The Interface Between Oral Health and Complex Disease

Oral infections such as inflammatory periodontal disease have been associated with the pathogenesis of several important systemic diseases and conditions.

 Results from numerous case control and epidemiologic studies suggest that people with periodontal disease have a modestly higher risk for myocardial infarction when compared with people without periodontal disease.  Other studies have connected periodontal disease with adverse pregnancy outcomes, diabetes mellitus, Alzheimer’s disease, oral cancer, and various lung diseases such as pneumonia and chronic obstructive lung disease.  It appears that oral infection and inflammation may have a causal role in these other conditions.

This application proposes five targeted, coordinated faculty hires in the SDM (4) and the SMBS (1) that will greatly strengthen the University at Buffalo’s (UB) national and international role in understanding the interface between oral health and complex disease.  This in turn will lead to new approaches to predict, prevent, diagnose, and treat complex diseases.  The faculty will be hired in 3 key focus areas – oral host response, the salivary interface, and the oral microbiome – providing an outstanding opportunity for UB to expand and improve upon its current research strengths in oral/systemic health.

This initiative is fully aligned with the comprehensive mission of the SDM, which emphasizes both the broad role of oral health in overall wellness, and the necessity of establishing and maintaining close collaborative links with the other health science schools at UB, and with local hospitals, health care systems, and research institutes.  Further, this project is closely aligned with two UB Strategic Strengths (“Molecular Recognition in Biological Systems” and Health and Wellness Across the Lifespan”), and promises appreciable improvements to no less than 10 key AAU metrics – most notably in the areas of federal research expenditures, publications, and ladder faculty size.  This proposal is highly fiscally efficient, as it minimizes the recurring demands from the 3E Fund, while maximizing both unit matching (for faculty salaries and start-up) and recurring revenue from external grant funding.  Lastly, this proposal is timely in that there are several individuals with proven track records from other universities who have shown an interest in the faculty positions.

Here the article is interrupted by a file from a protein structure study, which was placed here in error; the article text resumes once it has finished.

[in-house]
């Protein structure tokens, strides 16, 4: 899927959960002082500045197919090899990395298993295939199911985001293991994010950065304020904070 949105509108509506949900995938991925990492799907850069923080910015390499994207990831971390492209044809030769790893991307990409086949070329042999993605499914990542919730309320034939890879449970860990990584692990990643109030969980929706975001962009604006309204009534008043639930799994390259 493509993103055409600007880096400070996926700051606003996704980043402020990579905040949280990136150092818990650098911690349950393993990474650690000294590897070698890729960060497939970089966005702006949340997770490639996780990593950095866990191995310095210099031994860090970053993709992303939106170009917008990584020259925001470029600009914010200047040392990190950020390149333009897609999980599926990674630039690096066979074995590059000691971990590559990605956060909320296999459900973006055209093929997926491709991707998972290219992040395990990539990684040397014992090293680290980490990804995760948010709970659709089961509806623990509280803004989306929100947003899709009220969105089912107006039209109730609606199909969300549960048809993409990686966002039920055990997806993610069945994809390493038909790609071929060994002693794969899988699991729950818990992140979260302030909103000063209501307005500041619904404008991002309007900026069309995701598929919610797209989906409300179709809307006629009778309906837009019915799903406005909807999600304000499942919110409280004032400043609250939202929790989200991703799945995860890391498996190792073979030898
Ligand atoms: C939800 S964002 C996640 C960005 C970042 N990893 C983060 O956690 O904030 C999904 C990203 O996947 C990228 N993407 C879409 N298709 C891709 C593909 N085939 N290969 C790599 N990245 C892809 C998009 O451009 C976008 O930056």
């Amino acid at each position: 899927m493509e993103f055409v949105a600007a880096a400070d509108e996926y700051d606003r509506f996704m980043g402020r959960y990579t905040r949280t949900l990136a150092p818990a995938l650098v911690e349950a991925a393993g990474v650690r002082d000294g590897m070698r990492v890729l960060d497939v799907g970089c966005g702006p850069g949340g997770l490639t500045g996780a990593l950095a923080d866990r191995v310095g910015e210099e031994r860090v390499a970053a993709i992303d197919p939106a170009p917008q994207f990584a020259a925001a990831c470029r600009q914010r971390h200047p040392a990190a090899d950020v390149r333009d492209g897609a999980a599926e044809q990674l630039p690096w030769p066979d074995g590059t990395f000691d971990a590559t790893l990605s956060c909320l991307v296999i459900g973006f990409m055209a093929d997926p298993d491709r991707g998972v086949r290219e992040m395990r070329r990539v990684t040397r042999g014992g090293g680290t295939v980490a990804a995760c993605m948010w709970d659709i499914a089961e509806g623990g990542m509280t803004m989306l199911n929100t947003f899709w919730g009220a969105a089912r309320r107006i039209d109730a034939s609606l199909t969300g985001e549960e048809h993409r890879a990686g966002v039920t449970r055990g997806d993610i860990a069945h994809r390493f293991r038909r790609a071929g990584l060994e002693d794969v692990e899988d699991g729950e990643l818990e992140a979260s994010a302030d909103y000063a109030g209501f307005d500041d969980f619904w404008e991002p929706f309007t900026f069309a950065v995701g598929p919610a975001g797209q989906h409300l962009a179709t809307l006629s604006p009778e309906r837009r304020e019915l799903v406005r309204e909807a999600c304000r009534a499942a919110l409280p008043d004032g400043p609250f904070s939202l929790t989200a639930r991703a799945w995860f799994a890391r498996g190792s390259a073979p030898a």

The importance of oral health to systemic health clearly warrants much further study, and tremendous research opportunities exist to explore the relationships outlined above.  There is also considerable federal funding available to support such research.  This area of study also presents many opportunities for collaborations between investigators in the SDM and School of Medicine and Biomedical Sciences (SMBS) and the Schools of Nursing, Pharmacy and Engineering, as well as investigators from hospitals, research institutes, and the private sector in the Buffalo-Niagara region.